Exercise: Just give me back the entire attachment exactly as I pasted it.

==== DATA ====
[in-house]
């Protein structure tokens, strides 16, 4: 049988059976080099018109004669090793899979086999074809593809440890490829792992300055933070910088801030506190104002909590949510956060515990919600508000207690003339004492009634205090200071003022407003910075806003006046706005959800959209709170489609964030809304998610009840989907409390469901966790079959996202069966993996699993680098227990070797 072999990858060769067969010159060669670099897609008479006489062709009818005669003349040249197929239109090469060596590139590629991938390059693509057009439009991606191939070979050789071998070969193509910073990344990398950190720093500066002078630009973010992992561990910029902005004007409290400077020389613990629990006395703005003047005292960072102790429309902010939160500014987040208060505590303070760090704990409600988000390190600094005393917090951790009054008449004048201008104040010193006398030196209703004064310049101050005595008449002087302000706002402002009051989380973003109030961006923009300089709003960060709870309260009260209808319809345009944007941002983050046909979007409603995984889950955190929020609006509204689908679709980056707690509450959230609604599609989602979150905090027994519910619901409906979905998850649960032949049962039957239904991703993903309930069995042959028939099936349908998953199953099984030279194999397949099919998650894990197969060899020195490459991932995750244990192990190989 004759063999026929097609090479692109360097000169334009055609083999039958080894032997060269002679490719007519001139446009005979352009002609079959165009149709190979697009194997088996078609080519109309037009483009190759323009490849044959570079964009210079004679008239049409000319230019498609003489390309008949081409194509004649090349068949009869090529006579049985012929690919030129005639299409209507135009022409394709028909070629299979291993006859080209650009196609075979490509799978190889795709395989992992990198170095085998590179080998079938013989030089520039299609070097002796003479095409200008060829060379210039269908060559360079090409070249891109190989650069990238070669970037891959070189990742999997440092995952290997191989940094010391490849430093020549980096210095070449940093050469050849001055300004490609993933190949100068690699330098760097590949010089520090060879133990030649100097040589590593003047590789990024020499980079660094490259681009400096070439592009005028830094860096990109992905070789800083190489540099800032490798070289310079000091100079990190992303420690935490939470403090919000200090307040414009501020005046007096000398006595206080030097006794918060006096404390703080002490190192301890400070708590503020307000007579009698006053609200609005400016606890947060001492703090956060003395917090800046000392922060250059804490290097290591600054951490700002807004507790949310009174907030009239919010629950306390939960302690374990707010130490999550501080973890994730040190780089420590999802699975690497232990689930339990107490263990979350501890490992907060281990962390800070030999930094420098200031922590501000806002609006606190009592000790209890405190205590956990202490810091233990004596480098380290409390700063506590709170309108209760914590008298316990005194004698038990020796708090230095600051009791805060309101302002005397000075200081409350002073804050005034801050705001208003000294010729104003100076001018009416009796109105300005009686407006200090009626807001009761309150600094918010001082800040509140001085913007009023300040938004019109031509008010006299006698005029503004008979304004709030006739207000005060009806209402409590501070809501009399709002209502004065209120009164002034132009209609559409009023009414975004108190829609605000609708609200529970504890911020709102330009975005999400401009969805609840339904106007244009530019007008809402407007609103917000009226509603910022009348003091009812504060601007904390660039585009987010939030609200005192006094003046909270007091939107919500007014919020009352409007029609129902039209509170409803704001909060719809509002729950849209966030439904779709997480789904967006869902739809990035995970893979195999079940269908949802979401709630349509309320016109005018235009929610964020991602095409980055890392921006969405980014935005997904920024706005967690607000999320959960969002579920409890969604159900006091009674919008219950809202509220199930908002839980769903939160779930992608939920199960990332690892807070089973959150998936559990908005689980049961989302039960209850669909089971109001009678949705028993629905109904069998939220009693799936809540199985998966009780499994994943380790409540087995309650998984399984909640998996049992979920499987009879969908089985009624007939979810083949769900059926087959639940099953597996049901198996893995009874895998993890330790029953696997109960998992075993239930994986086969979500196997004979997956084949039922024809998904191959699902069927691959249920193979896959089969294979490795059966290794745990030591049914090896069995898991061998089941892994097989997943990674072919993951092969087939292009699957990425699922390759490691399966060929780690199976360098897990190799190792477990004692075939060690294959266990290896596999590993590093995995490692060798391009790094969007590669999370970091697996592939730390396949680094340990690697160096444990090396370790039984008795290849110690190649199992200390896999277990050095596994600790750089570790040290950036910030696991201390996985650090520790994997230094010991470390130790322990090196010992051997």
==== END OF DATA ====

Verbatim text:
[in-house]
């Protein structure tokens, strides 16, 4: 049988059976080099018109004669090793899979086999074809593809440890490829792992300055933070910088801030506190104002909590949510956060515990919600508000207690003339004492009634205090200071003022407003910075806003006046706005959800959209709170489609964030809304998610009840989907409390469901966790079959996202069966993996699993680098227990070797 072999990858060769067969010159060669670099897609008479006489062709009818005669003349040249197929239109090469060596590139590629991938390059693509057009439009991606191939070979050789071998070969193509910073990344990398950190720093500066002078630009973010992992561990910029902005004007409290400077020389613990629990006395703005003047005292960072102790429309902010939160500014987040208060505590303070760090704990409600988000390190600094005393917090951790009054008449004048201008104040010193006398030196209703004064310049101050005595008449002087302000706002402002009051989380973003109030961006923009300089709003960060709870309260009260209808319809345009944007941002983050046909979007409603995984889950955190929020609006509204689908679709980056707690509450959230609604599609989602979150905090027994519910619901409906979905998850649960032949049962039957239904991703993903309930069995042959028939099936349908998953199953099984030279194999397949099919998650894990197969060899020195490459991932995750244990192990190989 004759063999026929097609090479692109360097000169334009055609083999039958080894032997060269002679490719007519001139446009005979352009002609079959165009149709190979697009194997088996078609080519109309037009483009190759323009490849044959570079964009210079004679008239049409000319230019498609003489390309008949081409194509004649090349068949009869090529006579049985012929690919030129005639299409209507135009022409394709028909070629299979291993006859080209650009196609075979490509799978190889795709395989992992990198170095085998590179080998079938013989030089520039299609070097002796003479095409200008060829060379210039269908060559360079090409070249891109190989650069990238070669970037891959070189990742999997440092995952290997191989940094010391490849430093020549980096210095070449940093050469050849001055300004490609993933190949100068690699330098760097590949010089520090060879133990030649100097040589590593003047590789990024020499980079660094490259681009400096070439592009005028830094860096990109992905070789800083190489540099800032490798070289310079000091100079990190992303420690935490939470403090919000200090307040414009501020005046007096000398006595206080030097006794918060006096404390703080002490190192301890400070708590503020307000007579009698006053609200609005400016606890947060001492703090956060003395917090800046000392922060250059804490290097290591600054951490700002807004507790949310009174907030009239919010629950306390939960302690374990707010130490999550501080973890994730040190780089420590999802699975690497232990689930339990107490263990979350501890490992907060281990962390800070030999930094420098200031922590501000806002609006606190009592000790209890405190205590956990202490810091233990004596480098380290409390700063506590709170309108209760914590008298316990005194004698038990020796708090230095600051009791805060309101302002005397000075200081409350002073804050005034801050705001208003000294010729104003100076001018009416009796109105300005009686407006200090009626807001009761309150600094918010001082800040509140001085913007009023300040938004019109031509008010006299006698005029503004008979304004709030006739207000005060009806209402409590501070809501009399709002209502004065209120009164002034132009209609559409009023009414975004108190829609605000609708609200529970504890911020709102330009975005999400401009969805609840339904106007244009530019007008809402407007609103917000009226509603910022009348003091009812504060601007904390660039585009987010939030609200005192006094003046909270007091939107919500007014919020009352409007029609129902039209509170409803704001909060719809509002729950849209966030439904779709997480789904967006869902739809990035995970893979195999079940269908949802979401709630349509309320016109005018235009929610964020991602095409980055890392921006969405980014935005997904920024706005967690607000999320959960969002579920409890969604159900006091009674919008219950809202509220199930908002839980769903939160779930992608939920199960990332690892807070089973959150998936559990908005689980049961989302039960209850669909089971109001009678949705028993629905109904069998939220009693799936809540199985998966009780499994994943380790409540087995309650998984399984909640998996049992979920499987009879969908089985009624007939979810083949769900059926087959639940099953597996049901198996893995009874895998993890330790029953696997109960998992075993239930994986086969979500196997004979997956084949039922024809998904191959699902069927691959249920193979896959089969294979490795059966290794745990030591049914090896069995898991061998089941892994097989997943990674072919993951092969087939292009699957990425699922390759490691399966060929780690199976360098897990190799190792477990004692075939060690294959266990290896596999590993590093995995490692060798391009790094969007590669999370970091697996592939730390396949680094340990690697160096444990090396370790039984008795290849110690190649199992200390896999277990050095596994600790750089570790040290950036910030696991201390996985650090520790994997230094010991470390130790322990090196010992051997």